• Containerized images with microservices use file systems such as UnionFS, AuFS, OverlayFS. They create layers that describe how to recreate actions done to a base image. As a result, only the number of layer updates increases, leaving containers lightweight, saving valuable resources and reducing company expenses.
    • When functionalities are autonomous, you can assign separate teams to work on each. They don’t even have to be at the same place. In addition, your engineers will be able to deploy microservices with the simplest devices (read “x86 32 bit”) so you don’t need to equip yourself with pricey machines.
  6. A wide selection of tools. The microservice architecture helps to avoid vendor lock-in. If components don’t depend on one another, they may run on different frameworks or use a number of libraries. Developers might even choose several languages to write code for a single application.
  7. Independence from the database. When a service gets separated from the system, the database links get very flexible because of a unified interface. It is possible to make changes to the data or even replace the database entirely.

Java microservices frameworks

Frameworks are critical to implementing many routine tasks within microservices. They are very abundant in our industry, but they don’t exist in a vacuum and sometimes share common APIs. It is not uncommon for frameworks to support multiple APIs because they allow porting existing code as is or with minor changes. Below you will find the most useful frameworks for building microservices in Java, as well as sample code to launch your demo apps.

Spring Boot

Spring Boot, a part of an extensive Spring ecosystem, is the most popular framework in Java development. Spring Boot uses an embedded server Tomcat thus eliminating the need for Java EE containers. It also supports IoC, AOP, and has various projects for convenient microservices development, including

  • Spring Data for microservices associated with data access;
  • Spring Security for integrating authentication and authorization features;
  • Spring Cloud for building distributed systems.

In addition, the Spring ecosystem was recently enriched with Spring Native, a platform for native image construction. We will talk about the benefits of native images later, but for now, let’s create a sample microservice in Spring Boot.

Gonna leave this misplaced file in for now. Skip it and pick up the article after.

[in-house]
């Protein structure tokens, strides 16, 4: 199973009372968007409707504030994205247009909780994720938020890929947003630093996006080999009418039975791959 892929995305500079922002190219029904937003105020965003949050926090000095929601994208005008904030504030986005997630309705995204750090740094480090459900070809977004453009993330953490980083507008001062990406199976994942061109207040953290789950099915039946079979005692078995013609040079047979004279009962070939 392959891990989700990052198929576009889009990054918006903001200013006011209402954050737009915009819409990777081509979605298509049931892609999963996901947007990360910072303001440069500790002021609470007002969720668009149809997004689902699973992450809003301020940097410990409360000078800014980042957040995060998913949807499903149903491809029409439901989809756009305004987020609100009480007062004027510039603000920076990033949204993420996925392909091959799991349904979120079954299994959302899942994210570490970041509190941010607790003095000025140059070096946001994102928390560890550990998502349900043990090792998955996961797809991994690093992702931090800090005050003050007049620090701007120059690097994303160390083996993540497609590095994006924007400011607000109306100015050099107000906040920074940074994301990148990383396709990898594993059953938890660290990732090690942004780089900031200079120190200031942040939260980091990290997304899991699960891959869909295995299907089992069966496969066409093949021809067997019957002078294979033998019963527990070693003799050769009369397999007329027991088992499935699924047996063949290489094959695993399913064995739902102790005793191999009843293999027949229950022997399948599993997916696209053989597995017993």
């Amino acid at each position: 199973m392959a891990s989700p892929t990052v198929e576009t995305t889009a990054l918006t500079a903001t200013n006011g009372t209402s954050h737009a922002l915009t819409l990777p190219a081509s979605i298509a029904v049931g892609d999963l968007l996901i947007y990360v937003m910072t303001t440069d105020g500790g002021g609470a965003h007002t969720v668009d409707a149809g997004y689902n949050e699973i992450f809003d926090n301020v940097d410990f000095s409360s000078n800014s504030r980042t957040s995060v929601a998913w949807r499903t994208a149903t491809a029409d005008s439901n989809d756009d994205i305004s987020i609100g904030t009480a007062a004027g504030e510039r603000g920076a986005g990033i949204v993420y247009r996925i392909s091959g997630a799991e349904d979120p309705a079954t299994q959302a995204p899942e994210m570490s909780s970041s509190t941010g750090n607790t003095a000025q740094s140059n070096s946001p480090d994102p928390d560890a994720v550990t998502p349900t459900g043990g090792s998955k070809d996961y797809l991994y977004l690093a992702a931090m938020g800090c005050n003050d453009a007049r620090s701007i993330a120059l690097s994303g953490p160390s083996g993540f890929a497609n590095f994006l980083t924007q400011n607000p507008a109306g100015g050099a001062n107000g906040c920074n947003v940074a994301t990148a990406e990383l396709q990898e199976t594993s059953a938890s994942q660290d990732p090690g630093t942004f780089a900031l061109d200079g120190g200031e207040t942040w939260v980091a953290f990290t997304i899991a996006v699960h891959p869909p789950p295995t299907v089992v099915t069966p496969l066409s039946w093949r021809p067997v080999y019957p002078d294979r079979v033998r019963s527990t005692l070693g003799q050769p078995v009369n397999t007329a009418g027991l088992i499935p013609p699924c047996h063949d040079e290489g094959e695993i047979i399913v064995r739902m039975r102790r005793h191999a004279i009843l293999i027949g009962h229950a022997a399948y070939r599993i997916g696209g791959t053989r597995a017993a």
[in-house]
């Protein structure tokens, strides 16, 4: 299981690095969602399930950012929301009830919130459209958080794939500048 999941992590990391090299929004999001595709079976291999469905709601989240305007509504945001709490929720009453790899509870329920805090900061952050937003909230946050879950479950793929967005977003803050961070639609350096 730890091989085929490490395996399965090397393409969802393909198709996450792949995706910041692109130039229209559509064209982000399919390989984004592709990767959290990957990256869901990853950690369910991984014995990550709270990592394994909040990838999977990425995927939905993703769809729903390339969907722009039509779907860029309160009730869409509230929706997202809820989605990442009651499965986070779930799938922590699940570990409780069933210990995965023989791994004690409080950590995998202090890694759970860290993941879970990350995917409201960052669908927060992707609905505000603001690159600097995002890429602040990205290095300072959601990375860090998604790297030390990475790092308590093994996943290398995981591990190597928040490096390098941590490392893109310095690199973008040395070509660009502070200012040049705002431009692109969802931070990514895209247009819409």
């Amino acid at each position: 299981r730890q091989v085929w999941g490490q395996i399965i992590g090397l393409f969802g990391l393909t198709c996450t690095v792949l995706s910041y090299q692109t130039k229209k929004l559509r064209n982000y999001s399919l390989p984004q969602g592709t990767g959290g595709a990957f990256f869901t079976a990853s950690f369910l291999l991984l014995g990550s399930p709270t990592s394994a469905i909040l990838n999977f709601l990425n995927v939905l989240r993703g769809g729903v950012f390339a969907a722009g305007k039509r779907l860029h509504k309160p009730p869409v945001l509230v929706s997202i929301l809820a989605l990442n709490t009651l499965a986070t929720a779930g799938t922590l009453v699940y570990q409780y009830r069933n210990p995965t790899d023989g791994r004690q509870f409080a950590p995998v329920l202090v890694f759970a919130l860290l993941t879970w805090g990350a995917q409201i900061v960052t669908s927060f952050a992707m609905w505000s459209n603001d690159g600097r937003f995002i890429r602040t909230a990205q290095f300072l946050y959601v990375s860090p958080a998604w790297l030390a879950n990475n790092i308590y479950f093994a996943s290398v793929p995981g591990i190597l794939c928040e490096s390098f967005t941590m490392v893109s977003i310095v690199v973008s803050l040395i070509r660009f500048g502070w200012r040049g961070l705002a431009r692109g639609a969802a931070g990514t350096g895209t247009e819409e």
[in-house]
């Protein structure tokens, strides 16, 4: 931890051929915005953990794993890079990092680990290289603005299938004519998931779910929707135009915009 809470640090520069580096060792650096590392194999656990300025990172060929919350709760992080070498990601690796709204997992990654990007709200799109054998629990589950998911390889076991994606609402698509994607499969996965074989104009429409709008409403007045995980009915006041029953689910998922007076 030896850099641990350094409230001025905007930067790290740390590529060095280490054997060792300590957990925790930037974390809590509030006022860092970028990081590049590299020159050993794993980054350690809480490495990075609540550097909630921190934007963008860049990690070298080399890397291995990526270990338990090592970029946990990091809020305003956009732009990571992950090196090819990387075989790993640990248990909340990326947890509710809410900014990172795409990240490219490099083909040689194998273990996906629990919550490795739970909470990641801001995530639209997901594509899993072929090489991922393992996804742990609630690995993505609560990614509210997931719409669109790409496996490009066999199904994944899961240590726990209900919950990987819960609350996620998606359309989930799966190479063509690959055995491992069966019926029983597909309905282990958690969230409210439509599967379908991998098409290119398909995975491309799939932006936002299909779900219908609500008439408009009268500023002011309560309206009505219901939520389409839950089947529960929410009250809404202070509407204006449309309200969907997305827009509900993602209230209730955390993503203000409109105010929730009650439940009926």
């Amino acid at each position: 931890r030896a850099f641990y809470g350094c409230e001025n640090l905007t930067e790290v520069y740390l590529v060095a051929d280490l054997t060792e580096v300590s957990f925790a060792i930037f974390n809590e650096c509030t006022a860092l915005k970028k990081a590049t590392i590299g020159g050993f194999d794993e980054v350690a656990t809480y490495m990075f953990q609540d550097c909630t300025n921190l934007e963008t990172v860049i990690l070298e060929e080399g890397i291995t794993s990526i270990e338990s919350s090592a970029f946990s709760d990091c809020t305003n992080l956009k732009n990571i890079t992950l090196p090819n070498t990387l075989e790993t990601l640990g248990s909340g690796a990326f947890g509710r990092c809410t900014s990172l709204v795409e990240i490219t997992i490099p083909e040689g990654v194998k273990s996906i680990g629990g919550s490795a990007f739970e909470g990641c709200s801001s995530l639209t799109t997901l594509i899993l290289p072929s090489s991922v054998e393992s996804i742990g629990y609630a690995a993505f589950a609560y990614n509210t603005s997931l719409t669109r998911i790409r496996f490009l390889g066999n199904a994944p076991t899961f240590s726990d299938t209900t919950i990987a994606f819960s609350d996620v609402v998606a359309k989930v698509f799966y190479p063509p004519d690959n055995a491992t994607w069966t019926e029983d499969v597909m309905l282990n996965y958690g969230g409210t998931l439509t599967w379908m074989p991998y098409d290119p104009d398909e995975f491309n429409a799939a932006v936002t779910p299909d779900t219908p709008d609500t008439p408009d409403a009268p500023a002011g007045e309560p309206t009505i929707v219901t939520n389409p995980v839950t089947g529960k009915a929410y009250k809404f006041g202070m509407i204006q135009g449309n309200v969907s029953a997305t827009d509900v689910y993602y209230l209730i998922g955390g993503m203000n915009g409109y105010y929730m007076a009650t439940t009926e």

Starting with Spring Boot couldn’t be more convenient. Use a spring initializr to create a web server. Select Maven Project, the latest Spring Boot version and the Java version you are using. Add Spring Web dependency. Finally, download the project, open it in your favorite IDE, and add the following sample code to the DemoApplication class:

import org.springframework.boot.autoconfigure.SpringBootApplication;

import org.springframework.web.bind.annotation.RequestMapping;

import org.springframework.web.bind.annotation.RestController;



public class DemoApplication {

  public static void main(String[] args) {, args);



  public String hello() {

    return "Hi there!";



That’s it! You can launch the app, and it will listen on http://localhost:8080.


Eclipse Jersey is a Java framework aiding in RESTful Web Services development. Jersey implements the JAX-RS API and makes the creation of RESTful services a lot easier.

To get started with Jersey, study the documentation at the developer’s website. You can create a Maven project, run

mvn archetype:generate -DarchetypeArtifactId=jersey-quickstart-grizzly2 \

-DarchetypeGroupId=org.glassfish.jersey.archetypes -DinteractiveMode=false \

-DgroupId=com.example -DartifactId=simple-service -Dpackage=com.example \


This will generate a Jersey project on top of a Grizzly container, which you can mend as you see fit.


Micronaut is a freshman in the world of Java frameworks, but it was created especially for facilitating microservices development. It includes built-in cloud-native support and AOT compilation, and is compatible with several programming languages: Java, Kotlin, and Groovy.